The Teacher stepped from the limousine, pleased to see that nobody was looking in his direction. Ihad no choice, he told himself, surprised how little remorse he felt for what he had just done. Remy sealed his own fate.The Teacher had feared all along that Remy might need to be eliminated when the mission was complete, but by brazenly showing himself in the Temple Church, Remy had accelerated the necessity dramatically. Robert Langdon's unexpected visit to Chateau Villette had brought the Teacher both a fortuitous windfall and an intricate dilemma. Langdon had delivered the keystone directly to the heart of the operation, which was a pleasant surprise, and yet he had brought the police on his tail. Remy's prints were all over Chateau Villette, as well as in the barn's listening post, where Remy had carried out the surveillance. The Teacher was grateful he had taken so much care in preventing any ties between Remy's activities and his own. Nobody could implicate the Teacher unless Remy talked, and that was no longer a concern.

One more loose end to tie up here, the Teacher thought, moving now toward the rear door of the limousine. The police will have no idea what happened...and no living witness left to tell them.Glancing around to ensure nobody was watching, he pulled open the door and climbed into the spacious rear compartment.

Minutes later, the Teacher was crossing St. James's Park. Only two people now remain.Langdonand Neveu.They were more complicated. But manageable. At the moment, however, the Teacher had the cryptex to attend to.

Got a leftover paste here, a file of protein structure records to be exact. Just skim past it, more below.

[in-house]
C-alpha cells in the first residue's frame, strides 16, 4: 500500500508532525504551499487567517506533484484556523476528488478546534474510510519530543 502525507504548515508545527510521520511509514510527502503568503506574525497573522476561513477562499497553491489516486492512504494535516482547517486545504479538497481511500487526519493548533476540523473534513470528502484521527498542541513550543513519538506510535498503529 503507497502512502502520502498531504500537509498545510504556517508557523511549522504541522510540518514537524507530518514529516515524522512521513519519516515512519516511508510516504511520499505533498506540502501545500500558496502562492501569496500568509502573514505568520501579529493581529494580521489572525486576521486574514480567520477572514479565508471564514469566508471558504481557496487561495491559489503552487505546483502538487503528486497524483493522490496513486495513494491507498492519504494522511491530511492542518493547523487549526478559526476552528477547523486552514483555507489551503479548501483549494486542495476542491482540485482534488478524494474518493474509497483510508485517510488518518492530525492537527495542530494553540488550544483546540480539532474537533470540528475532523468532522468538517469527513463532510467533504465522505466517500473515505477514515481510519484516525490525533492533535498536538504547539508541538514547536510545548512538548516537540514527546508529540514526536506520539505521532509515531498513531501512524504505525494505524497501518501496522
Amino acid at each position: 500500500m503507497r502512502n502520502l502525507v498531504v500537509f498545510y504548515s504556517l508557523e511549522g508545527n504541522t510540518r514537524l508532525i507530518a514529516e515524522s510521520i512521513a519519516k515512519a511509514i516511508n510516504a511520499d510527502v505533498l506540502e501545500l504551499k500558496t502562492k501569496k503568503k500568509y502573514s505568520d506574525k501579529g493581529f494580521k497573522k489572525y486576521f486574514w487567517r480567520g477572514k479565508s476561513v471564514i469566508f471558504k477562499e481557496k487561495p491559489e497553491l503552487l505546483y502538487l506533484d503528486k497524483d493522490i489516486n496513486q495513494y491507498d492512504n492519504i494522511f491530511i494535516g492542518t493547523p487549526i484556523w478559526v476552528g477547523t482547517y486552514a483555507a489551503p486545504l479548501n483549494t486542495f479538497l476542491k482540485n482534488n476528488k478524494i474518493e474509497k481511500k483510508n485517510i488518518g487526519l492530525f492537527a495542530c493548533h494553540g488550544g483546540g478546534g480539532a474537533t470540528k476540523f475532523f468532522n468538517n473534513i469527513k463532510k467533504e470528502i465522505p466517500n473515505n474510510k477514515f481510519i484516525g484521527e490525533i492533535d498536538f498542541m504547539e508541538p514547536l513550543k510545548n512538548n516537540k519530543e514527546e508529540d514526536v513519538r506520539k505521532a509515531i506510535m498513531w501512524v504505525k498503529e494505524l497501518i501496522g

Gazing triumphantly across the park, he could see his destination. In London lies a knight a Pope interred.As soon as the Teacher had heard the poem, he had known the answer. Even so, that the others had not figured it out was not surprising. I have an unfair advantage.Having listened to Sauniere's conversations for months now, the Teacher had heard the Grand Master mention this famous knight on occasion, expressing esteem almost matching that he held for Da Vinci. The poem's reference to the knight was brutally simple once one saw it - a credit to Sauniere's wit - and yet how this tomb would reveal the final password was still a mystery.

You seek the orb that ought be on his tomb.

The Teacher vaguely recalled photos of the famous tomb and, in particular, its most distinguishing feature. A magnificent orb.The huge sphere mounted atop the tomb was almost as large as the tomb itself. The presence of the orb seemed both encouraging and troubling to the Teacher. On one hand, it felt like a signpost, and yet, according to the poem, the missing piece of the puzzle was an orb that ought to be on his tomb... not one that was already there. He was counting on his closer inspection of the tomb to unveil the answer.

The rain was getting heavier now, and he tucked the cryptex deep in his right-hand pocket to protect it from the dampness. He kept the tiny Medusa revolver in his left, out of sight. Within minutes, he was stepping into the quiet sanctuary of London's grandest nine-hundred-year-old building.

Just as the Teacher was stepping out of the rain, Bishop Aringarosa was stepping into it. On the rainy tarmac at Biggin Hill Executive Airport, Aringarosa emerged from his cramped plane, bundling his cassock against the cold damp. He had hoped to be greeted by Captain Fache. Instead a young British police officer approached with an umbrella.

"Bishop Aringarosa? Captain Fache had to leave. He asked me to look after you. He suggested I take you to Scotland Yard. He thought it would be safest."

Safest? Aringarosa looked down at the heavy briefcase of Vatican bonds clutched in his hand. He had almost forgotten. "Yes, thank you."

Aringarosa climbed into the police car, wondering where Silas could be. Minutes later, the police scanner crackled with the answer.

5 Orme Court.